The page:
With all this in mind, the following is a precise formula that if followed to a tee, could blaze Buffalo's end of a six-year playoff drought. (Special thanks to Buffalo Bills Zone salary cap genius, Robert Balistreri, who is responsible for all the salary cap information provided.)


According to Balestreri, Buffalo enters the off season about $6.47 million under the salary cap. This is based on an estimated 2006 NFL team salary cap of $93 million.


Bennie Anderson, G: 900k cap savings with his release. Dreadful pass blocker that takes too many penalties.
Mark Campbell: With Kevin Everett as future starter, Campbell's $1 million in cap savings makes move a no-brainer. Even without Everett, Campbell is not a million dolars better than Tim Euhus.
Mike Gandy: Borderline starting tackle doesn't fit with borderline starting QB. $1.3 saved.
Eric Moulds: $10.85 million cap figure makes it impracticable to bring him back. Restructuring sounds logical, but has only one year remaining on contract where salary is already at $7.25 million for next season. Moulds won't restructure knowing he'd get cut after this season and being a year older. He'll want to go to a team he feels can contend if he's taking less money. Buffalo saves $4.9 million with his release and even though they'll eat $6.3 million in dead space, there are too many other areas of need.
Mike Williams: Sometimes you just have to cut your losses. Williams' $10.8 cap figure is insane and even if you cut the deal in half he'd be grossly overpaid. Maybe a fresh start somewhere else will jump start his career. $4.9 million saved with his release, though over $6 million will go into dead cap space.
Coy Wire: $650k saved with his release and no dead cap space taken. Career backup not needed with Rashad Baker.
Jeff Posey: With Angelo Crowell's new deal and Spikes expected to return, Posey doesn't fit in, especially at over $2 million. $1.75 million saved here.
Ryan Nuefeld: $510k for a third string tight end?
Others: Lauvale Sape, Jason Thomas, Mark Word.

Summary: These cuts are going to free up the Bills just about $16.69 million in cap space. Although they're eating $15 million in dead cap space due largely to Moulds and Williams, this will free up a lot of money to fix problem areas. Added to the approximately $6.5 million under the cap the Bills start the off season, they're now under the cap by about $23.19 million.



Nate Clements: At $5.8 million we'll lose a little to bring in a new corner at about half the price. However, the Bills should tag him anyway and look to trade. This was successful when former GM Tom Donahoe tagged Peerless Price and then traded him to Atlanta for a first round pick, which turned out to be Willis McGahee.

(There are a lack of quality corners in the free agent pool this year. Buffalo could trade Clements and get a second round pick for sure. A team like the Bengals or New York Giants would drool at the thought of landing him. For this article, Clements is gettting tagged and traded to New York for their second round pick)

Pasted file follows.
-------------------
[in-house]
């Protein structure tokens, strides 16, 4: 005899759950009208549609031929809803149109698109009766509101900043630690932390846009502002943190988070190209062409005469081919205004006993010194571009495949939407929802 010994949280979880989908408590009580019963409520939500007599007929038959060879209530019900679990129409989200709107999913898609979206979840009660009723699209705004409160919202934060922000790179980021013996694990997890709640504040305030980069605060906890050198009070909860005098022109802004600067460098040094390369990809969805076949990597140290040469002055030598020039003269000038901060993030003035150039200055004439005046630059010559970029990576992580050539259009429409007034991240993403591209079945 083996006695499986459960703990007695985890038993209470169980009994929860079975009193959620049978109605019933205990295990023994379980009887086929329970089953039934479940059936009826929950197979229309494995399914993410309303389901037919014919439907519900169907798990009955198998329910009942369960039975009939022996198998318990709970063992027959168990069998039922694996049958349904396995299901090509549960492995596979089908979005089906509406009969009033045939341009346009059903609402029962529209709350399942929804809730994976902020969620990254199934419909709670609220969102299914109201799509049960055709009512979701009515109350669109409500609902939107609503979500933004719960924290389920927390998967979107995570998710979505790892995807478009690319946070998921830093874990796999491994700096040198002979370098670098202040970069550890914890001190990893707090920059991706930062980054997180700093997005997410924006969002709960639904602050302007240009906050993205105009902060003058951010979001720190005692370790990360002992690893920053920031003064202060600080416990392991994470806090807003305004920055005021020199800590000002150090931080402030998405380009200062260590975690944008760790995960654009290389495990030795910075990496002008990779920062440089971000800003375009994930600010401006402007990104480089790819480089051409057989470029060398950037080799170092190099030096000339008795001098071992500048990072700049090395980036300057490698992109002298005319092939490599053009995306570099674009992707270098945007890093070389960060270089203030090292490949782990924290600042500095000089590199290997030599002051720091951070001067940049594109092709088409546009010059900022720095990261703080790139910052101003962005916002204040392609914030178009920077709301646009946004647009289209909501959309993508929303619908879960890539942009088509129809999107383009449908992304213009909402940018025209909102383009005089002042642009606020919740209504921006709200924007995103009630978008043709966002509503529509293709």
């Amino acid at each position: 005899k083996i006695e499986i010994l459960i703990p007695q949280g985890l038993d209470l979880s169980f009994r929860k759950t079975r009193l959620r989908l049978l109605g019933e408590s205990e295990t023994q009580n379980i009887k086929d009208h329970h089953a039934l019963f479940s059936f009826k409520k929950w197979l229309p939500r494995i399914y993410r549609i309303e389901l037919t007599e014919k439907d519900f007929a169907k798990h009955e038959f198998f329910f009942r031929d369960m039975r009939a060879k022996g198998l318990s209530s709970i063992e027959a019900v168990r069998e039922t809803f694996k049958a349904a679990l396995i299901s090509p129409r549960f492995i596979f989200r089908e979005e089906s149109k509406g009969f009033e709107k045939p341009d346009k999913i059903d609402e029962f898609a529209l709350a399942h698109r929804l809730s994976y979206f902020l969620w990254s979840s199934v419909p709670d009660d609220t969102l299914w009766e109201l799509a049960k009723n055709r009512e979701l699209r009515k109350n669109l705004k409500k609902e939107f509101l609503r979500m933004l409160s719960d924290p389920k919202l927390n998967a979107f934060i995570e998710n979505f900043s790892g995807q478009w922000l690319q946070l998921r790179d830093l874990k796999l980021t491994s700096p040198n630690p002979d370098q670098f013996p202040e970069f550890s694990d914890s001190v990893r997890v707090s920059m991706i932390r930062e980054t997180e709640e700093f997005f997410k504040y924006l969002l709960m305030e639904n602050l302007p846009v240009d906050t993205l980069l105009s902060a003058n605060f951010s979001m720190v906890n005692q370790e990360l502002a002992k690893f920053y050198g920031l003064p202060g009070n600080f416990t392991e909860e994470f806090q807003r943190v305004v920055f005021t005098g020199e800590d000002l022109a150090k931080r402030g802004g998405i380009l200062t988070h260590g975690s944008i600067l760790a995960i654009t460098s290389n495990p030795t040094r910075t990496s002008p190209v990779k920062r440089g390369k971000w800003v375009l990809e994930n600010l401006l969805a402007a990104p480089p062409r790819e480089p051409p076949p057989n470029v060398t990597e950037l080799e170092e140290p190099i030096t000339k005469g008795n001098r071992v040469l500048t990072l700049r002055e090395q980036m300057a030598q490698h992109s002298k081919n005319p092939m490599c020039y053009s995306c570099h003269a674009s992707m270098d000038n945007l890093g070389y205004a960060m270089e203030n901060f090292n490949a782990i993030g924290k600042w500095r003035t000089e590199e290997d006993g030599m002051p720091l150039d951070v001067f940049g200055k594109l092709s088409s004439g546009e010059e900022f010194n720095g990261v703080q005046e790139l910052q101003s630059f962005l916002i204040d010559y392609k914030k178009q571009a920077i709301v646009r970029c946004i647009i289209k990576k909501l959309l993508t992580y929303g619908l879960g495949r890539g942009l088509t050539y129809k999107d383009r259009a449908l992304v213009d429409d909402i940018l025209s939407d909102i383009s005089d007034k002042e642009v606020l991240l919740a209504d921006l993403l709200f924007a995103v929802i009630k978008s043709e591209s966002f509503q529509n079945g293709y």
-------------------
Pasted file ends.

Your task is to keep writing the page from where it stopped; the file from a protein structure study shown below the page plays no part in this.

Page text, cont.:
Don't Bring Back

Trey Teague: His time with team is over.
Josh Reed: Not good enough to start and we have Roscoe Parrish as No. 3
Also say goodbye to: Ryan Denney, Justin Bannan, Kevin Thomas, Shane Matthews.

Bring Back

Ron Edwards: Will come cheap and if healthy, will provide solid depth.
Greg Jerman: Same at tackle spot.
Mike Schneck: Hey, he's a Pro Bowl long snapper.
Total Cost: Around $2 million.

Restricted Free Agents

Bring Back: Sam Aiken, Mario Haggan and Josh Stamer. All are important part of a potent special teams unit.

Total Cost: Around $1.75 million.

Exclusive Right Free Agents

* Keep Jason Peters and Jabrari Greer. Peters will want and deserves a new deal. Greer will challenge for the nickel corner spot.
* Don't keep Jonathan Smith, Lawrence Smith and Shaud Williams.
Total Cost: Around $2 million.

(To this point, Buffalo is at about $17.44 million under the salary cap.)


Starting running back Willis McGahee will want and get a new contract extension. His 2006 contract calls for him to make $1.76 million and with agent Drew Rosenhaus he'll probably want that doubled. He'll probably be met half way in a long-term deal which would bring his 2006 cap figure to around $3 million.

Total Cost: Around $1.25 million.


With all these moves, Buffalo should head into free agency about $16.2 million under the cap. With a high first rounder and a pair of third round selections in the draft, the Bills need to stash about $4.2 million away for future picks. With this blueprint in place Buffalo will head into March with about $12 million to spend on free agents. The organization will look to minimize the effect on the cap during the first few years of the contract while the bigger cap hit will take place closer to the end. This method enabled Buffalo to sign players like London Fletcher, Lawyer Milloy and Takeo Spikes despite not having much cap room. Of course, it comes with a price as salary cap casualties take place during the final years of a contract, with Moulds being this year's example.


Jeff Backus, OT (Lions): Jauron knows him from Detroit and would be a colossal upgrade at left tackle over Gandy. Backus made $2.3 million in his final year as a Lion and will command more in the open market. With left tackle being the most important position on the line to a quarterback, this upgrade is Buffalo's top priority.

LeCharles Bentley, C (Saints): One of the game's best young centers, Bentley's already made it known he won't return to New Orleans. He's said publicly he'd love to go to Cleveland (his family is from Ohio) but the Browns already have Jeff Faine. Bentley made only $455k last year and his salary will skyrocket to excess of $3 million. Buffalo is close enough to Ohio and with a long term deal they could land him without costing more than $3 million in cap space this season. If they lose out on him, Jeff Hartwig (Tennessee) or Jeff Mitchell (Carolina) would be decent options.